Population Ecology

, Volume 54, Issue 1, pp 3–18 | Cite as

A tale of two polar bear populations: ice habitat, harvest, and body condition

  • Karyn D. RodeEmail author
  • Elizabeth Peacock
  • Mitchell Taylor
  • Ian Stirling
  • Erik W. Born
  • Kristin L. Laidre
  • Øystein Wiig
Original Article


One of the primary mechanisms by which sea ice loss is expected to affect polar bears is via reduced body condition and growth resulting from reduced access to prey. To date, negative effects of sea ice loss have been documented for two of 19 recognized populations. Effects of sea ice loss on other polar bear populations that differ in harvest rate, population density, and/or feeding ecology have been assumed, but empirical support, especially quantitative data on population size, demography, and/or body condition spanning two or more decades, have been lacking. We examined trends in body condition metrics of captured bears and relationships with summertime ice concentration between 1977 and 2010 for the Baffin Bay (BB) and Davis Strait (DS) polar bear populations. Polar bears in these regions occupy areas with annual sea ice that has decreased markedly starting in the 1990s. Despite differences in harvest rate, population density, sea ice concentration, and prey base, polar bears in both populations exhibited positive relationships between body condition and summertime sea ice cover during the recent period of sea ice decline. Furthermore, females and cubs exhibited relationships with sea ice that were not apparent during the earlier period (1977–1990s) when sea ice loss did not occur. We suggest that declining body condition in BB may be a result of recent declines in sea ice habitat. In DS, high population density and/or sea ice loss, may be responsible for the declines in body condition.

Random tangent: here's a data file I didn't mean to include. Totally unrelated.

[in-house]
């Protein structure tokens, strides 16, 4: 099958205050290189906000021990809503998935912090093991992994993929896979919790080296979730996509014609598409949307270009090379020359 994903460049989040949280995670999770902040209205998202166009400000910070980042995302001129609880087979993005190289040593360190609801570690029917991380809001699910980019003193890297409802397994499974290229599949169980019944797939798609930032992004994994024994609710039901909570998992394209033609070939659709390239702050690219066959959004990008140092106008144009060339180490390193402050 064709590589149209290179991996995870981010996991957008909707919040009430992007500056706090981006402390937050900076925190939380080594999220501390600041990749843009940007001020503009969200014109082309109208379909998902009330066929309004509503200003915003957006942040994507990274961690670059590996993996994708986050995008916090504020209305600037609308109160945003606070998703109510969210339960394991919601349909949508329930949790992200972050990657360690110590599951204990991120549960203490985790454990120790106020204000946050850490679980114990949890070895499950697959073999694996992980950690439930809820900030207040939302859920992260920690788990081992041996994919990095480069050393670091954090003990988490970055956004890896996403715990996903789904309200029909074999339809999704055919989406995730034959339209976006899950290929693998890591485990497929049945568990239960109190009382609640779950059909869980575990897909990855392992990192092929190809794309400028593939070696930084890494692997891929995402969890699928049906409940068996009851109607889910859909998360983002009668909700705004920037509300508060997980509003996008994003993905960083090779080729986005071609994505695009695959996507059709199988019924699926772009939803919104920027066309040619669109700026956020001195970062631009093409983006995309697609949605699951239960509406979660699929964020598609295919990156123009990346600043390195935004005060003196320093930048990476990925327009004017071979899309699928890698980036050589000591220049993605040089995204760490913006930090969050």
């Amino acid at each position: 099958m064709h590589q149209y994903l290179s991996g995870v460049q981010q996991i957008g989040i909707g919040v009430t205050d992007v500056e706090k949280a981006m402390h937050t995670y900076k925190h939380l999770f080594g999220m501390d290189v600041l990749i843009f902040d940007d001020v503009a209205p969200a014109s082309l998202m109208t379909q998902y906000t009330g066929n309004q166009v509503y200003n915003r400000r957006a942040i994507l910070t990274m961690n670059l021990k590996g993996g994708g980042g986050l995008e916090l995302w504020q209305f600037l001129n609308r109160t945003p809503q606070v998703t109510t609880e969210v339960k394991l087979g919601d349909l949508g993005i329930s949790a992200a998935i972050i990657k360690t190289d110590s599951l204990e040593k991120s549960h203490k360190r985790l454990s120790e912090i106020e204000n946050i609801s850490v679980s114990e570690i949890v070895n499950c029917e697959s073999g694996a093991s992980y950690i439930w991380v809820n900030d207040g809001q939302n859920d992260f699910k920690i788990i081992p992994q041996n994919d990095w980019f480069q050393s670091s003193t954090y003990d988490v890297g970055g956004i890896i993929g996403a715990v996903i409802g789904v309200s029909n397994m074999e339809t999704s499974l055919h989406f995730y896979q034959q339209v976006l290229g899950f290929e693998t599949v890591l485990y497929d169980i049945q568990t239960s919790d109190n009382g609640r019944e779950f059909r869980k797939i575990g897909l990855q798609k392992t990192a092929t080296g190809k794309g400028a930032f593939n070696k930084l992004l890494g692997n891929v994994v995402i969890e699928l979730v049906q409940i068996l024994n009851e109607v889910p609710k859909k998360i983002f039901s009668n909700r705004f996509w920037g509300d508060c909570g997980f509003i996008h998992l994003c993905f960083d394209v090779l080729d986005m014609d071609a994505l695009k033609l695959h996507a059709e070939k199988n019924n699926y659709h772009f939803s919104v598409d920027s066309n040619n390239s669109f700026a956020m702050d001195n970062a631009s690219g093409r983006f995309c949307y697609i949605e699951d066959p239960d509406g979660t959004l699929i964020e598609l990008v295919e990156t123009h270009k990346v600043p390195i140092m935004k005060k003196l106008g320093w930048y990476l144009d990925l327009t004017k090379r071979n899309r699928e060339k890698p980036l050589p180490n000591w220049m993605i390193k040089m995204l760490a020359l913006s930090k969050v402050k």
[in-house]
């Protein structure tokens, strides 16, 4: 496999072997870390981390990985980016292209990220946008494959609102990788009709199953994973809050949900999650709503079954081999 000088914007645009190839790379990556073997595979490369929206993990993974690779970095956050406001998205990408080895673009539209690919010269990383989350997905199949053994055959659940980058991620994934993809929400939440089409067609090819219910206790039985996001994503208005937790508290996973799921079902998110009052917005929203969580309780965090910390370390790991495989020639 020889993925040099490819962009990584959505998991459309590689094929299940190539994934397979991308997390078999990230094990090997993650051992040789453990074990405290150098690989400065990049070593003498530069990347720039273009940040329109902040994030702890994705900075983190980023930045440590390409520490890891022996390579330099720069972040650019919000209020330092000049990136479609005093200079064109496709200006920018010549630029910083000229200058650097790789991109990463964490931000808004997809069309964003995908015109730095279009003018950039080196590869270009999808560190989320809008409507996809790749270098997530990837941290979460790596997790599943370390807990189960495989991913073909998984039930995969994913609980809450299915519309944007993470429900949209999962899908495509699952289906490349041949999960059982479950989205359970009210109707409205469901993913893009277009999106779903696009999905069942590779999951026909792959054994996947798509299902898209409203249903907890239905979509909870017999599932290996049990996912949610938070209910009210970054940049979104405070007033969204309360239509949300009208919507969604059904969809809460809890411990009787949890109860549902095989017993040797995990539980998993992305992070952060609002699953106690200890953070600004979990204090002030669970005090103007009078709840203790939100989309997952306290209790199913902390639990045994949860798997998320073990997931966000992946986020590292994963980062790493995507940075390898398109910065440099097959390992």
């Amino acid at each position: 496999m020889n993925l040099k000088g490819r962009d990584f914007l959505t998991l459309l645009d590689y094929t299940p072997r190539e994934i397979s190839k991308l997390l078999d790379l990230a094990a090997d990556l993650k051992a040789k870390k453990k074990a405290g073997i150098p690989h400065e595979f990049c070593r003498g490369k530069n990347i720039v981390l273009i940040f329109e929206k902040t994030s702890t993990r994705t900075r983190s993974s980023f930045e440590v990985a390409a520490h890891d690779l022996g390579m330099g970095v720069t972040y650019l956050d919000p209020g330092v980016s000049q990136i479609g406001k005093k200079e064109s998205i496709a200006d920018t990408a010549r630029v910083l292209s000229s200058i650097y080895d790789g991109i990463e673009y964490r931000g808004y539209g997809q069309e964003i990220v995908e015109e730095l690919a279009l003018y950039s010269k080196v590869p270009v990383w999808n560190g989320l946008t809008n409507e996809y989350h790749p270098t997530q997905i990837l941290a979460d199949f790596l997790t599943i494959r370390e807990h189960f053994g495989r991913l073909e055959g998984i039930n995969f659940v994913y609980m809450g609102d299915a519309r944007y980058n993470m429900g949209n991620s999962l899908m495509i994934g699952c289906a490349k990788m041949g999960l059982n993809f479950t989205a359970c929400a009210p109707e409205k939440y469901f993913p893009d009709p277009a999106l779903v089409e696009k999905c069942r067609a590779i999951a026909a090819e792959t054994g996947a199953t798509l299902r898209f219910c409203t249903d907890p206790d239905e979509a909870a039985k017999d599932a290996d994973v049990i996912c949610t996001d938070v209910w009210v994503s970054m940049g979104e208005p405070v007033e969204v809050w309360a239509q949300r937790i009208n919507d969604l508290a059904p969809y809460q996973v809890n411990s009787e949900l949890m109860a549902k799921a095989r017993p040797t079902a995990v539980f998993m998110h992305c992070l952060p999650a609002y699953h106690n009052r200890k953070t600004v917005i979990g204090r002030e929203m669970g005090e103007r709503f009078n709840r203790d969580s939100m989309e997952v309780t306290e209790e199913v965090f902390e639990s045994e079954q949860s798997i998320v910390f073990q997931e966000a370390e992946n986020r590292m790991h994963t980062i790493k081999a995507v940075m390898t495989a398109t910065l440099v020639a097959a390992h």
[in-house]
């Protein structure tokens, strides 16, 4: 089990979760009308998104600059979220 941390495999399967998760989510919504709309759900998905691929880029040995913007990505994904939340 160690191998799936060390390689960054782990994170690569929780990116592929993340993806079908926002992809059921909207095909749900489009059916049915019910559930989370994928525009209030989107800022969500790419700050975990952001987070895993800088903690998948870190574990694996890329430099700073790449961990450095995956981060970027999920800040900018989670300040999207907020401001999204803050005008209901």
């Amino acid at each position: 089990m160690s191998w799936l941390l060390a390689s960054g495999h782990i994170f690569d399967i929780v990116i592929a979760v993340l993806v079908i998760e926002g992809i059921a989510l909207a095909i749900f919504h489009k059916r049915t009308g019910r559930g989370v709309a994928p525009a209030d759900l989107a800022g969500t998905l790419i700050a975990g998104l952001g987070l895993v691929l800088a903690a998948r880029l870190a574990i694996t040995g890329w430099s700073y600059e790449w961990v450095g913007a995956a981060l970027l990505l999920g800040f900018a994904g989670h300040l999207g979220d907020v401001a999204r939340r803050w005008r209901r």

Body size Climate change Morphometrics Population density Sea ice Ursus maritimus 



Funding for field work and data collection were provided by the Government of Nunavut (before 1999, the Government of the Northwest Territories), Nunavut Wildlife Management Board, Makivik Corporation, Canadian Polar Continental Shelf Project, Government of Newfoundland and Labrador, Canadian Wildlife Service, The Danish Ministry of the Environment, the Greenland Institute of Natural Resources, and the University of Oslo. Funding for data analysis was provided by the Government of Nunavut and the US Fish and Wildlife Service. The findings and conclusions in this article are those of the authors and do not necessarily represent the views of the US Fish and Wildlife Service or The Danish Ministry of the Environment.


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Copyright information

© The Society of Population Ecology and Springer (outside the USA) 2011

Authors and Affiliations

  • Karyn D. Rode
    • 1
    Email author
  • Elizabeth Peacock
    • 2
    • 3
  • Mitchell Taylor
    • 4
  • Ian Stirling
    • 5
    • 6
  • Erik W. Born
    • 7
  • Kristin L. Laidre
    • 8
    • 9
  • Øystein Wiig
    • 10
  1. 1.US Fish and Wildlife Service, Marine Mammals ManagementAnchorageUSA
  2. 2.Department of EnvironmentGovernment of NunavutIgloolikCanada
  3. 3.US Geological Survey, Alaska Science CenterAnchorageUSA
  4. 4.Faculty of Science and Environmental StudiesLakehead UniversityThunder BayCanada
  5. 5.Wildlife Research DivisionEnvironment CanadaEdmontonCanada
  6. 6.Department of Biological SciencesUniversity of AlbertaEdmontonCanada
  7. 7.Greenland Institute of Natural ResourcesNuukGreenland
  8. 8.Polar Science Center, Applied Physics LabUniversity of WashingtonSeattleUSA
  9. 9.Greenland Institute of Natural ResourcesNuukGreenland
  10. 10.National Centre for Biosystematics, Natural History MuseumUniversity of OsloOsloNorway

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